Blog.

Learning to Celebrate.

This week is a throwback all the way to my birthday. Oddly enough, I’m not a fan of birthdays or celebrations in general. Now to justify my obscure feelings when it comes to naturally enjoyed human events, I have to say I’ve just never learned how to properly celebrate. Not only celebrate but feel joy from celebrating something momentous. Occasionally there are moments in life where I feel a child-like joy and then am reminded or someone else has the honour of pointing out how ‘weird’ or ‘odd’ it is to be content and joyful due to said thing. I’ve grown used to this friendly ridicule, although, I think there is still a subconscious insecurity when it comes to expressing joy and happiness around people. As most faults in my personally that I’m aware of, I am working on this and hope to continue growing to the point where I can fully embrace the joy that can be felt from the celebration of good things. Until then I am so thankful to have people in my life like Paul and especially my wonderful wife, Celine, who show me what it looks like to have a good time in life!

I should mention that Paul fell through the ice in the middle of February. This was after an hour drive and probably only being there for 20 minutes. Fortunately he was ok but we had to drive back and crank the heat in the vehicle so his extremities wouldn’t shatter off is frozen body.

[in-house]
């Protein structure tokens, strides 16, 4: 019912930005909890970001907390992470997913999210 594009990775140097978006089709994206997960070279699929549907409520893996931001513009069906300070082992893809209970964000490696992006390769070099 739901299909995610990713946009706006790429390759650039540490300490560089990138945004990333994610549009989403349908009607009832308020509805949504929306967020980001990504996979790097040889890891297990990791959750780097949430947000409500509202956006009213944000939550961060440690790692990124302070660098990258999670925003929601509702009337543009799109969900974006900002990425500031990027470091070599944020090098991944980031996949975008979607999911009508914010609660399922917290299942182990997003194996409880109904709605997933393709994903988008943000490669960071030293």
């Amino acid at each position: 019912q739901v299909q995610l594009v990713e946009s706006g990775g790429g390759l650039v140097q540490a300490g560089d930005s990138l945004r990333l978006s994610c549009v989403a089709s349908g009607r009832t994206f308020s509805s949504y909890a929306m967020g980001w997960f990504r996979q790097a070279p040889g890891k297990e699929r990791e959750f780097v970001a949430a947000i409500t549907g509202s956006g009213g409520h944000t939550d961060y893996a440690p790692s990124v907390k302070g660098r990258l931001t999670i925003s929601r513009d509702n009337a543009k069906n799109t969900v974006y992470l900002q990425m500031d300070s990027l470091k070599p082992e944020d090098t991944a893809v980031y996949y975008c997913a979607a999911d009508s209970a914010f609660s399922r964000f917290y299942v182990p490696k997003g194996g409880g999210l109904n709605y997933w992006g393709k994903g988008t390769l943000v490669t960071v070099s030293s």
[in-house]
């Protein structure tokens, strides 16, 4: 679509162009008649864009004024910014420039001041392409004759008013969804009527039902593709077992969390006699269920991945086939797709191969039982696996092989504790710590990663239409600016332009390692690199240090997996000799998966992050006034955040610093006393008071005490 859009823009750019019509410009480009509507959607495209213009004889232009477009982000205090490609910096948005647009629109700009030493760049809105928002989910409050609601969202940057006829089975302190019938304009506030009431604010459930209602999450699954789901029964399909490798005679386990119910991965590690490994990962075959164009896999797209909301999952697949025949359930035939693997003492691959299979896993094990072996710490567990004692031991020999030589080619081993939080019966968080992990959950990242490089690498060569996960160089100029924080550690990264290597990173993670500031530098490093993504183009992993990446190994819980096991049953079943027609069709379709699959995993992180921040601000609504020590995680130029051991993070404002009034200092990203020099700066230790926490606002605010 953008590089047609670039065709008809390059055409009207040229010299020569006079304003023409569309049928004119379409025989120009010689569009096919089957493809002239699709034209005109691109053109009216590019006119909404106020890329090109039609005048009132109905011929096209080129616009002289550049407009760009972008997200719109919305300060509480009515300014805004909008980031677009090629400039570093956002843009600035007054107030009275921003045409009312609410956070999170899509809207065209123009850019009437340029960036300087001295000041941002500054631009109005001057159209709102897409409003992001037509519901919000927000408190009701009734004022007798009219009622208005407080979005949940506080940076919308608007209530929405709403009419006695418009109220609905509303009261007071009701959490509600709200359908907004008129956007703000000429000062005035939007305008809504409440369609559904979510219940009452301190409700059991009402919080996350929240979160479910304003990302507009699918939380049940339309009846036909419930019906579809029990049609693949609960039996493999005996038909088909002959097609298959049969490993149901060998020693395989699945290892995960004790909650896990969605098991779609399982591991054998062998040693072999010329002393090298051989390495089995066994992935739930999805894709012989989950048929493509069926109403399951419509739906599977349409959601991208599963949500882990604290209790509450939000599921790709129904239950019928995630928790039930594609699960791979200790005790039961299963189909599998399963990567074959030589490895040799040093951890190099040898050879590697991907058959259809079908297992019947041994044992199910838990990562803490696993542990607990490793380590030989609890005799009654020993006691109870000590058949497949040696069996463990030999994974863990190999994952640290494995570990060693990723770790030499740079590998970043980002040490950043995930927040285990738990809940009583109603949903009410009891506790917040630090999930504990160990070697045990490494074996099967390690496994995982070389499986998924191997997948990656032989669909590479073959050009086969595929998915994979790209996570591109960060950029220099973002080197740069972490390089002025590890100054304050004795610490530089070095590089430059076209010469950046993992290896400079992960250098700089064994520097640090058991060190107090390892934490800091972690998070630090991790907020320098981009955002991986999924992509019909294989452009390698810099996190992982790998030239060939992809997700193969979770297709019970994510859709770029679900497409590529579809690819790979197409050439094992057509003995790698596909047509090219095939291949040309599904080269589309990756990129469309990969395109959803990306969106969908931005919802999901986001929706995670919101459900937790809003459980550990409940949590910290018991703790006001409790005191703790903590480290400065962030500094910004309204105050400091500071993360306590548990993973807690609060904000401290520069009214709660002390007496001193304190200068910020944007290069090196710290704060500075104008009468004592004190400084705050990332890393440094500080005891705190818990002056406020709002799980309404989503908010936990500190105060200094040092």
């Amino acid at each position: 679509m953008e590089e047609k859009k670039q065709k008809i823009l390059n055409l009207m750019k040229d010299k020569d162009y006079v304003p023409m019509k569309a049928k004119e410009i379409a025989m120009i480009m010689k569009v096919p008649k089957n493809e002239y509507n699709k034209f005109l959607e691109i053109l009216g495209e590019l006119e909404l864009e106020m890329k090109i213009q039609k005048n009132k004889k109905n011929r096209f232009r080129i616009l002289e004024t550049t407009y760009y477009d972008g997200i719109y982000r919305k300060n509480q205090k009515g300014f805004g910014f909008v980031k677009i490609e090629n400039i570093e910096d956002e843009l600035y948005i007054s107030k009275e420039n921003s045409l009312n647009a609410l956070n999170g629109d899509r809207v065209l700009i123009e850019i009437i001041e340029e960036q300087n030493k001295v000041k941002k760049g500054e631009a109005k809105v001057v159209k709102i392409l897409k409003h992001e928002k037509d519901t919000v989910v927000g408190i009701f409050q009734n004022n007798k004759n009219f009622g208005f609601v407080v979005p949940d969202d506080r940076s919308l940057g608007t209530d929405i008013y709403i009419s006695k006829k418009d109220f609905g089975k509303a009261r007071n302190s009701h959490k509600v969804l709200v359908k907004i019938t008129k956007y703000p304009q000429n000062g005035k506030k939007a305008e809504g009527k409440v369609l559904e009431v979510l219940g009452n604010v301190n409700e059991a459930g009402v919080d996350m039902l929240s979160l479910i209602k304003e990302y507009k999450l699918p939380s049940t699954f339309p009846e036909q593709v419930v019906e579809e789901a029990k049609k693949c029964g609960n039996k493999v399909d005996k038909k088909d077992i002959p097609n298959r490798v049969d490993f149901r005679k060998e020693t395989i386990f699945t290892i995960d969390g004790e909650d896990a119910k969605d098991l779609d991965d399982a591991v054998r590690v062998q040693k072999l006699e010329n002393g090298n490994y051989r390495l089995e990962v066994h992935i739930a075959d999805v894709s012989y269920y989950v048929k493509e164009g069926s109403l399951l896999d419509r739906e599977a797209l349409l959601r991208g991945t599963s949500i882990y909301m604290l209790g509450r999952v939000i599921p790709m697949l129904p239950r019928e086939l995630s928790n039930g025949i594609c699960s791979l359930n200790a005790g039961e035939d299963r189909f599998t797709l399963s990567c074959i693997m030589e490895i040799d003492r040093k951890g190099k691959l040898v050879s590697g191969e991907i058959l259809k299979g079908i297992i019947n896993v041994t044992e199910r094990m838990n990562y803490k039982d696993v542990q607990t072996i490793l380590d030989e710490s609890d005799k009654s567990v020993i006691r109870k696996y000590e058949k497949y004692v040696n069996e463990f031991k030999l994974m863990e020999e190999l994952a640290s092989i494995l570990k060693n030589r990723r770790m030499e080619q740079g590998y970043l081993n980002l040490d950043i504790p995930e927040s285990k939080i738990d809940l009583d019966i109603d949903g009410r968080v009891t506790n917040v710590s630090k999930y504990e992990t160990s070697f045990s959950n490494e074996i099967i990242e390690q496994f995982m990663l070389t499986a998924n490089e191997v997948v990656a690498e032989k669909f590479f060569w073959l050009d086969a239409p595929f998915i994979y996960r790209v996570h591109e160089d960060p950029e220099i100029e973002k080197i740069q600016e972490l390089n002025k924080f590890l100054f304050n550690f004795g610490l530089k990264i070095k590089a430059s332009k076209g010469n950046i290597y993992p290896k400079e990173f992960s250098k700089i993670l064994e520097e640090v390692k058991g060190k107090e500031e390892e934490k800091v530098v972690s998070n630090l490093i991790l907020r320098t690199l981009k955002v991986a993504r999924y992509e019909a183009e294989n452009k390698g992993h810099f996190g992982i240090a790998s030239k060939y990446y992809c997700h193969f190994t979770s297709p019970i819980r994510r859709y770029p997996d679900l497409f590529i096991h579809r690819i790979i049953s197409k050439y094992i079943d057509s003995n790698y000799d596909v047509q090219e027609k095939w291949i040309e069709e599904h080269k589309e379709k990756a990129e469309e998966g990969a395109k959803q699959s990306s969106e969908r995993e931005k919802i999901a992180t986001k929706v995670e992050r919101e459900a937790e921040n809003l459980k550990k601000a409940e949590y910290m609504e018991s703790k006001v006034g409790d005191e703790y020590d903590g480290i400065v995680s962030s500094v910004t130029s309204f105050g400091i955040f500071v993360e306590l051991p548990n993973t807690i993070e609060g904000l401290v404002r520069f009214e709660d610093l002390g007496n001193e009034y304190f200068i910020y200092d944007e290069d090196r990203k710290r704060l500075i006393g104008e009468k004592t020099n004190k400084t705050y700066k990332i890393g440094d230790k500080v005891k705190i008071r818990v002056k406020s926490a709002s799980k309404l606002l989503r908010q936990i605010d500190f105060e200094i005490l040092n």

Cross-Country Skiing.

These are just a few photos from when I attempted cross country skiing for the first time this winter. Overall it went pretty well. I found it was basically a mix between really fast snowshoeing and chill skiing. It is understandably a great way for people to get to point a to b, however who thought it was a good idea to ski uphill? Just so you know, it’s terribly exhausting.

Anyways, enjoy the photos and I’m kind of in a space right now where I want to redirect and focus all my hobbies and things I enjoy just down to the ones that are most helpful to other people.

Another Adventure Brought To You By Paul.

I'm a pretty strong believer that there should be people in your life who break your comfort zones on a frequent basis. Now the majority of my friends consistently create these scenarios in my life, and I’m not complaining, but Paul tends to do this more than most. The images below are from our 'short 2km hike to a gorgeous hot spring' that we did at the beginning of winter. Now if you’re familiar with any of my other escapades with Paul, you’ll know that his descriptions of difficulty and distance leave much to be desired. Immediately, I should have known to double the distance and maybe even triple it. In addition to the drastically undermined length of this hike, I should have really taken into consideration the difficulty when he was packing long rope and seemingly over preparing for a basic hike. I mean judging by his description of the end goal being a hot spring I just assumed any city girl wanting a new Instagram photo could easily navigate their way to this location. In one way it’s accurate because there is a pretty well-defined trail. It isn't until we reached the saddle between the two mountains where I really started to contemplate the simplicity of Paul’s description.